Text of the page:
As previously described for one embodiment, the strobe falling edge is moved in up to a single phase. However, this embodiment may also allow for inverting the clock after moving in the strobe edge for an entire single phase and the duty cycle is changed in predetermined values toward 50%, which is discussed in connection with FIGS. 4A and 4B. Alternatively, in another embodiment, the strobe falling edge is moved in up to a value of a single phase with no other clock or duty cycle changes.

FIGS. 4A and 4B illustrate a method for a timing diagram as utilized by an embodiment. As previously described, the figures depict an embodiment that may be utilized with the embodiment described in connection with FIG. 3 to allow for inverting the clock after moving in the strobe edge for an entire single phase and the duty cycle is changed in predetermined values toward 50%. For example, the inverted clock holds the strobe edge constant and pushes (delays) the data edge.

FIG. 4A depicts the ability to pull the strobe in despite the pulling in of the strobe edge up to a value of a single phase of the clock. Label 402 depicts the strobe position after pulling it in for a single phase of the clock. Labels 406 and 408 depict the data driving edge and strobe driving edge, respectively. Furthermore, label 404 depicts the clock wave when the strobe edge has already been pulled in for a value of a single phase of the clock. The fail window 410 depicts the range of failures. Thus, in one embodiment, the entire fail window can not be detected even when the strobe has been pulled in for an entire single phase of the clock.

FIG. 4B depicts the clock being inverted and pushing out (delaying) the data to detect the entire fail window while holding the strobe is at a fixed position. In one embodiment, the strobe is at a fixed position that is pulled in a value of a single phase clock. The data is pushed out by pushing out the rising edge of the clock, as depicted by clock labels 412, 414, 416, and 418. Also, the strobe driving edge 420 remains constant while the data driving edge 422 changes for each clock label 412, 414, 416, and 418. Thus, in one embodiment, the entire fail window is detected.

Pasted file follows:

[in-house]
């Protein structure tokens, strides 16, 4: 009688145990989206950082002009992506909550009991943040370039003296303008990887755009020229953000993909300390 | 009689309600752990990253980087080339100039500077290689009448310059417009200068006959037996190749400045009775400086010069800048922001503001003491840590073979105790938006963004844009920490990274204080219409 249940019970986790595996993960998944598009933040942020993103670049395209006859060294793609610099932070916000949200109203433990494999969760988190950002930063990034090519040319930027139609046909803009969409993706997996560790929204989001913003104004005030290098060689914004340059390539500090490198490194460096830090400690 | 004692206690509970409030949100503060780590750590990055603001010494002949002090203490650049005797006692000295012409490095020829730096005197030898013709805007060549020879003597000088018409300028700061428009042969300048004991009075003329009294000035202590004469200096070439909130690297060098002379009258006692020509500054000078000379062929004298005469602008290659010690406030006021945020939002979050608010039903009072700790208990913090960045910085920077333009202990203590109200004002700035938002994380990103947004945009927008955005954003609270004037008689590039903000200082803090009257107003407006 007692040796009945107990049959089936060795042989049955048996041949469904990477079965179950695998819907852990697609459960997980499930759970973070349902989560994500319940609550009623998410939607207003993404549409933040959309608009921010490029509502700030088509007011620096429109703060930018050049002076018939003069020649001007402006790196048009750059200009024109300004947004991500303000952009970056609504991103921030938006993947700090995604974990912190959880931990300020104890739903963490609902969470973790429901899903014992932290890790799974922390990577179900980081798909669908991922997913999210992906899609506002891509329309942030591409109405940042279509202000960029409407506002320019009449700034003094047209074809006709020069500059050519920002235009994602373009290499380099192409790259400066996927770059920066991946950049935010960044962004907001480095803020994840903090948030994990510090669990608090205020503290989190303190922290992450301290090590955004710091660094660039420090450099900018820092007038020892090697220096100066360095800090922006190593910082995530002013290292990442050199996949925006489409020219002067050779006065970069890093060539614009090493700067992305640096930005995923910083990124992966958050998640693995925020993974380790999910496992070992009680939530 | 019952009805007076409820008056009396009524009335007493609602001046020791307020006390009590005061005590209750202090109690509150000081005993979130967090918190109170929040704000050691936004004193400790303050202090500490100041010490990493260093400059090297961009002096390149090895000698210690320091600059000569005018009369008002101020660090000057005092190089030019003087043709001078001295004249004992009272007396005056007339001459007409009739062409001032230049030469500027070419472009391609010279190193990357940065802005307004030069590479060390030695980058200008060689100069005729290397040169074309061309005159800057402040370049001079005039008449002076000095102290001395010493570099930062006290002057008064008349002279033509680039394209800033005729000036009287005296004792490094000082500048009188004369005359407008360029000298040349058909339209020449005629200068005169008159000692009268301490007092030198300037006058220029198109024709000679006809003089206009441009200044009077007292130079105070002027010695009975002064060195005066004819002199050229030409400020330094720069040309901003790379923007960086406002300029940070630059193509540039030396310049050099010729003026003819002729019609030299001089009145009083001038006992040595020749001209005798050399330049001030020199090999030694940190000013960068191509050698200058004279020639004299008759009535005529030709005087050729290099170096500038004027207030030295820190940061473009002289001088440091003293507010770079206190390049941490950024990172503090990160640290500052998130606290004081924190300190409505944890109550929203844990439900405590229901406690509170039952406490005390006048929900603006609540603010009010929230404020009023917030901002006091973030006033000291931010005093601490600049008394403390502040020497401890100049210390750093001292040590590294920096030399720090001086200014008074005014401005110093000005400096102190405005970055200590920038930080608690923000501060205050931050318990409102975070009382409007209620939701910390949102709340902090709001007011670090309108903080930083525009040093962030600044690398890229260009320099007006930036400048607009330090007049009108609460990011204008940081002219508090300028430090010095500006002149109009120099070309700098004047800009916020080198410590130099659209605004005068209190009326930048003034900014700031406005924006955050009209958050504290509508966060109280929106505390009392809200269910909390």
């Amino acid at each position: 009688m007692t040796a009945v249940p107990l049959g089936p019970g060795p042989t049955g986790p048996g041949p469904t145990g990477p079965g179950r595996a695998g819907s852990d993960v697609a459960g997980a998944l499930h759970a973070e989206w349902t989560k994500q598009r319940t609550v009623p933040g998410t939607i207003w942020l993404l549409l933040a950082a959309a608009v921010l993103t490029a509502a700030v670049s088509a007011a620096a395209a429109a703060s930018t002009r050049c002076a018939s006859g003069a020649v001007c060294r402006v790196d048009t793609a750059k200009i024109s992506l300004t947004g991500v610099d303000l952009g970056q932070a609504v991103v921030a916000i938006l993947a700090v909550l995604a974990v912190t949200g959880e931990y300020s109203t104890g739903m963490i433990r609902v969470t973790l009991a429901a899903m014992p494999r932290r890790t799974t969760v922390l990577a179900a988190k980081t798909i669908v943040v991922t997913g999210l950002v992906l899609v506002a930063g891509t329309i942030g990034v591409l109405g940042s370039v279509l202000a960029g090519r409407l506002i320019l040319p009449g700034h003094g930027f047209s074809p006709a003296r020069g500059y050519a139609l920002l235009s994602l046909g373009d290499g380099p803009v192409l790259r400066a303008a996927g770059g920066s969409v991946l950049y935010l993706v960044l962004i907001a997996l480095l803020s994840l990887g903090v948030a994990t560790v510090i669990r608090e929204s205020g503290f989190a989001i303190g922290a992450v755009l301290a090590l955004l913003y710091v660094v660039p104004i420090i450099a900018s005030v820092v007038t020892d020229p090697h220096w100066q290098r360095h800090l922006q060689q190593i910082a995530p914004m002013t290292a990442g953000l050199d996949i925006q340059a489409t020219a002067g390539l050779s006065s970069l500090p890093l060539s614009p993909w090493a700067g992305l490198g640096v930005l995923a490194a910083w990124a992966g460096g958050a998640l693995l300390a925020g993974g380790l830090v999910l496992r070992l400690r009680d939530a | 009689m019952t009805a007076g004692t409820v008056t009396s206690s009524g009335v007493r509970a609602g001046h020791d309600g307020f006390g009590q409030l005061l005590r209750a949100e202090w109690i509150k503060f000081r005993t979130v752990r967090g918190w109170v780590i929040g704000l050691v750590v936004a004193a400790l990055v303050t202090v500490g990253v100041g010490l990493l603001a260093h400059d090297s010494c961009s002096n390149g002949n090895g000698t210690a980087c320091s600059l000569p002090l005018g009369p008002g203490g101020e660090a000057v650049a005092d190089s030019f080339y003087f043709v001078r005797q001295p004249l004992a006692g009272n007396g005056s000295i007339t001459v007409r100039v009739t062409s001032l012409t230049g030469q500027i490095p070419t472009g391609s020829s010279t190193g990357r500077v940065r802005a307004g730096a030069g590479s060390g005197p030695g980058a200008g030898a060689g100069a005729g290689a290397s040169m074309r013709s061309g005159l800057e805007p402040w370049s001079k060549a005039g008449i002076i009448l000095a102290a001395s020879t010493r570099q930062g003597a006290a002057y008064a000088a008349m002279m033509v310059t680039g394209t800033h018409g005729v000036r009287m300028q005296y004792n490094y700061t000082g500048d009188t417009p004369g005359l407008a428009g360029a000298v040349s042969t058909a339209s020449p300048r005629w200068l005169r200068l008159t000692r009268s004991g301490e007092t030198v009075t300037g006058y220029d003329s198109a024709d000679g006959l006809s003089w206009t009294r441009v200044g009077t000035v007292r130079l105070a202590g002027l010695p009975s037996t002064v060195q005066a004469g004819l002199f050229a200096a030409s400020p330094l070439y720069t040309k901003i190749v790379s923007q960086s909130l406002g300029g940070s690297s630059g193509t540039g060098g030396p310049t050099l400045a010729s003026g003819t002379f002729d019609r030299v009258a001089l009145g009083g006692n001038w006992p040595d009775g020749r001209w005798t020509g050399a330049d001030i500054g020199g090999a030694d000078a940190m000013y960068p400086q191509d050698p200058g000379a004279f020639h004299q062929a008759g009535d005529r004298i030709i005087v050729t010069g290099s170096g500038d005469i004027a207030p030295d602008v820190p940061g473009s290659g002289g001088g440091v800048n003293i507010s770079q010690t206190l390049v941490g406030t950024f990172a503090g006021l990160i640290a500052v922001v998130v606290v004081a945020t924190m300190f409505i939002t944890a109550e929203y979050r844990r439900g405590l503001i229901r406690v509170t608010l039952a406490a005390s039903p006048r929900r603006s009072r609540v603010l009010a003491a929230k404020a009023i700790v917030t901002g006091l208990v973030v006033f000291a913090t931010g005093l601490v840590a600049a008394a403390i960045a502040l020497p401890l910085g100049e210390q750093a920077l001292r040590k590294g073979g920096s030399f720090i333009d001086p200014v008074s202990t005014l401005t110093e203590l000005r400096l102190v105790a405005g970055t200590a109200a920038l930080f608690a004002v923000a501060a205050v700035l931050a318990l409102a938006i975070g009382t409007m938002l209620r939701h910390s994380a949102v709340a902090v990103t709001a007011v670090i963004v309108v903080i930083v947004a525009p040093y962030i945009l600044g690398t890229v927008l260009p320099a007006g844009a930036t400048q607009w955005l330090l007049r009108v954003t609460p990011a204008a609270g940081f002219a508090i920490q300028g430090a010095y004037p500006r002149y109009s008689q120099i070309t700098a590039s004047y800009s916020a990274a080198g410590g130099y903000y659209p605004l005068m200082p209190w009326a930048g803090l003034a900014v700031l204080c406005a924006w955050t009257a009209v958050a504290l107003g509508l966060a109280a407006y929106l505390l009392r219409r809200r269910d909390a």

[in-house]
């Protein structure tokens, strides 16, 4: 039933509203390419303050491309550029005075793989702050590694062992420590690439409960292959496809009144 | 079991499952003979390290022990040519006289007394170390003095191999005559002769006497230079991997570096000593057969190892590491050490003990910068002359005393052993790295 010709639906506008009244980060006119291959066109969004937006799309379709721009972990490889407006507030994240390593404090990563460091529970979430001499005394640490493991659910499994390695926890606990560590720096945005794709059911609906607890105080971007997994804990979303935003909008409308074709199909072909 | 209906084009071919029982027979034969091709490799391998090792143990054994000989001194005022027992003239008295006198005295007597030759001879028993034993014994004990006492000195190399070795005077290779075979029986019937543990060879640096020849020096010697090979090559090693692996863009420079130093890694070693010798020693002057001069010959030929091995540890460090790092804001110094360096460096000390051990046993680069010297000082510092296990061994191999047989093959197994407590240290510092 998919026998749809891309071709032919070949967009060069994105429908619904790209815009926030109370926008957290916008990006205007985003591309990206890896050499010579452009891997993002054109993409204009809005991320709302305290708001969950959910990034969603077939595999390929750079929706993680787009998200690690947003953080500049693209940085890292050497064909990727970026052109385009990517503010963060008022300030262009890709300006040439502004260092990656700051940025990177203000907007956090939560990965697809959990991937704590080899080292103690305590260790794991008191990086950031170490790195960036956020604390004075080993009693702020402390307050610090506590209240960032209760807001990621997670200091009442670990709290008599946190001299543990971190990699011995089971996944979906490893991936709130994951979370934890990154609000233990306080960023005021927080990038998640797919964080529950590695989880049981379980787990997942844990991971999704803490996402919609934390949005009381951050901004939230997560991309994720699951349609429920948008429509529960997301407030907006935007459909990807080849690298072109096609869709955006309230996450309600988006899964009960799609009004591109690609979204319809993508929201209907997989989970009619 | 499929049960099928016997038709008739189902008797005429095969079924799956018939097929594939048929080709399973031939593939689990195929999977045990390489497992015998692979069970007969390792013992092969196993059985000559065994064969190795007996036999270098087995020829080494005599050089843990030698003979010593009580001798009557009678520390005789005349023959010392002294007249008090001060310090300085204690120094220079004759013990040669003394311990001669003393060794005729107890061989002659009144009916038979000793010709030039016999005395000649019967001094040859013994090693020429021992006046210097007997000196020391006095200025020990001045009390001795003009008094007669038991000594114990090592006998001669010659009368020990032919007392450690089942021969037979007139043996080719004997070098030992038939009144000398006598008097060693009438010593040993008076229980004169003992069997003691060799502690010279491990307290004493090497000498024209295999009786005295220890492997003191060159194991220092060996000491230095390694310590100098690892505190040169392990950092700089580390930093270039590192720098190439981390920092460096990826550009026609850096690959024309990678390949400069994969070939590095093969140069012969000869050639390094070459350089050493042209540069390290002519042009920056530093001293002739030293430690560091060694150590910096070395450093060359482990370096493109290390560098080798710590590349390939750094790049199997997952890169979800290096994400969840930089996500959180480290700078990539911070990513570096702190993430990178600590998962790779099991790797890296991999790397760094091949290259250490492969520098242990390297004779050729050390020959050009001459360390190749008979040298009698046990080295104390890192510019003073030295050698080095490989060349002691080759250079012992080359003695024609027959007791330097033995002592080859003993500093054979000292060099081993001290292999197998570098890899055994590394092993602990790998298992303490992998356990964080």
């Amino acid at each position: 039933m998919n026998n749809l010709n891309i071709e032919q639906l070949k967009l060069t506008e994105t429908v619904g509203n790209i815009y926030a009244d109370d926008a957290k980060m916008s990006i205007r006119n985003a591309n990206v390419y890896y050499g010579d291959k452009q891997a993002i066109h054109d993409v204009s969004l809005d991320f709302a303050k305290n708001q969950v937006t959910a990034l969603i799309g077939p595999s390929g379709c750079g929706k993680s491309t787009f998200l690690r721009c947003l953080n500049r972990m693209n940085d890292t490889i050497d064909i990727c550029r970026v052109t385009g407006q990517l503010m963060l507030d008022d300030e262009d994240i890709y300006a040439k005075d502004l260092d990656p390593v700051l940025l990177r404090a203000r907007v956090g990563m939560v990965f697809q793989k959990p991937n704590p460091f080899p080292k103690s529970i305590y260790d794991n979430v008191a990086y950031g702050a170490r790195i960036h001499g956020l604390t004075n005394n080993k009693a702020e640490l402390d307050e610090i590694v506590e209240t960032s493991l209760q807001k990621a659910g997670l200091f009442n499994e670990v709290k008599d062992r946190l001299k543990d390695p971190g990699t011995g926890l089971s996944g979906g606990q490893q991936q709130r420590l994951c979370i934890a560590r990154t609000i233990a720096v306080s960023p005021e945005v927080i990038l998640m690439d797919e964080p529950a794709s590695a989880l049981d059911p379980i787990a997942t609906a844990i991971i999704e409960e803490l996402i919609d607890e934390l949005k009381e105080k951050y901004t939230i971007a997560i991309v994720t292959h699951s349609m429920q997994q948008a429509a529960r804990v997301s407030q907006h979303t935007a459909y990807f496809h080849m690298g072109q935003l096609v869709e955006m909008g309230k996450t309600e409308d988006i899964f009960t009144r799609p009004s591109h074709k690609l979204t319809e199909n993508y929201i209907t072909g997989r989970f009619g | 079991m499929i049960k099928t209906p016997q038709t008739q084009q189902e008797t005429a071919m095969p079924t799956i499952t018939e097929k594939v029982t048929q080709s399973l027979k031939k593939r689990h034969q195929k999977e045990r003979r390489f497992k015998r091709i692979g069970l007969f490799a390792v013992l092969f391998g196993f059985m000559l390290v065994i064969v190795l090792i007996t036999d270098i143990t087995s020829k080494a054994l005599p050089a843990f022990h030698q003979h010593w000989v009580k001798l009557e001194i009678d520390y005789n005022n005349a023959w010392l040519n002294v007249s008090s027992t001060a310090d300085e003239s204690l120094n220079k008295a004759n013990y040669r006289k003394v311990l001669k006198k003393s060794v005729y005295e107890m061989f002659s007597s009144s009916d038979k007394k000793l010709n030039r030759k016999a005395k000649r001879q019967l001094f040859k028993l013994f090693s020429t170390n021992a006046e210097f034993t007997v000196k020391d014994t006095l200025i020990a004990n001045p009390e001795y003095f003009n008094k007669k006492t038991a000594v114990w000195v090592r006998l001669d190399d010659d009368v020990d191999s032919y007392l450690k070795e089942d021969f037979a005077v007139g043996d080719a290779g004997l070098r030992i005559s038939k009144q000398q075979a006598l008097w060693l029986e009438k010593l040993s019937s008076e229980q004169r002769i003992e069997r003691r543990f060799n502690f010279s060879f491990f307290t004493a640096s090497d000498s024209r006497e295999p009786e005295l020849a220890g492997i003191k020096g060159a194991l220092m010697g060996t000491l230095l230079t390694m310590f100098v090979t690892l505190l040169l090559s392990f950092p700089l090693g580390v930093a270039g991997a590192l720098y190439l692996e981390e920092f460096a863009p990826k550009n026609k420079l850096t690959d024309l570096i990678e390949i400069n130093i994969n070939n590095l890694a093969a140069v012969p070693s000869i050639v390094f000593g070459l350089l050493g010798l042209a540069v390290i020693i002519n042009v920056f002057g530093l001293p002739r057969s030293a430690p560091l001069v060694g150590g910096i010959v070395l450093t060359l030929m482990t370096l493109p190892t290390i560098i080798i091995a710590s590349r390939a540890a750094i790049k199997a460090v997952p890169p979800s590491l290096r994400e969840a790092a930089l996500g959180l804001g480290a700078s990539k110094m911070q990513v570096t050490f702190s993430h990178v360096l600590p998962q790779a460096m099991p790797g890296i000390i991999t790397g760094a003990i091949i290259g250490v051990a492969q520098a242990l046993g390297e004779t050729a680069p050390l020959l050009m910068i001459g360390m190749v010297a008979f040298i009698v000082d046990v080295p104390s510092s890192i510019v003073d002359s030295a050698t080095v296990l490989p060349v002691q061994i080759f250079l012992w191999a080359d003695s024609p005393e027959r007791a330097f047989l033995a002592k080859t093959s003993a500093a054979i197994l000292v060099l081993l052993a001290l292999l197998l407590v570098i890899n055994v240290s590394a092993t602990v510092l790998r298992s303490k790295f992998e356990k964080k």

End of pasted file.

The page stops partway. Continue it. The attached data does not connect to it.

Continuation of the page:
FIG. 5 illustrates a circuit for a varying duty cycle clock generation as utilized by the embodiment depicted in either FIG. 3 or FIGS. 4A and 4B or both. For example, the circuit allows for pulling in the strobe (as depicted in connection with FIGS. 3 and 4A) and delaying (pushing out) the data rising edge as depicted in FIG. 4B.

The circuit receives an input of a clock for a plurality of Input/Output pins or pads. In one embodiment, the clock has a duty cycle of 50% and is referenced by a name of IOPLLClk. In a normal mode of operation of the integrated device or system, the IOPLLClk is passed through an AND gate 502. Meanwhile, a multiplexer 504 selects VCC during a normal mode of operation and a resulting output of the AND gate 502 is Data-clk. Consequently, the Data-clk is substantially similar to the IOPLLClk during normal mode of operation.

In contrast, during a test mode of operation, such as, I/O Loopback mode, the duty cycle of the Data-clk is varied based at least in part on the Multiplexer 504. For example, a plurality of delay elements 506 (B,C,D,E,F and G) are controlled by a control unit 508. Furthermore, the control unit receives an input from the phase detector 520 based at least in part on the IOPLLClk and the delayed clock thru the final delay element G. As IOPLLClk is inverted by an inverter A, the plurality of delayed versions (outputs of B,C,D,E,F and G) of the inverted IOPLLClk is tapped and forwarded to the Multiplexer 504. The plurality of delayed versions are further illustrated in connection with FIG. 6. In one embodiment, the multiplexer responds to a predetermined bit pattern from a scan chain. Also, the phase detector and control logic supervise and insure that the output from the delay chain is one phase of the IOPLLClk by modulating the delay of each of the plurality of delay elements. Thus, based on the multiplexer select, one of the plurality of delayed versions of the inverted IOPLLClk is forwarded to the AND Gate 502. Consequently, the Data-clk is then inverted and forwarded to another multiplexer 512. The multiplexer 512 select is based on a signal, stb_pull, which is a logic high during the pulling in of the strobe, “strobe pull”. Consequently, the multiplexer 512 forwards the Data-clk while the strobe pull is active. Otherwise, the multiplexer 512 forwards the inverted version of Data-clk. Subsequently, the Data-clk is forwarded to the input/output pads and is used to generate the data/strobe clock.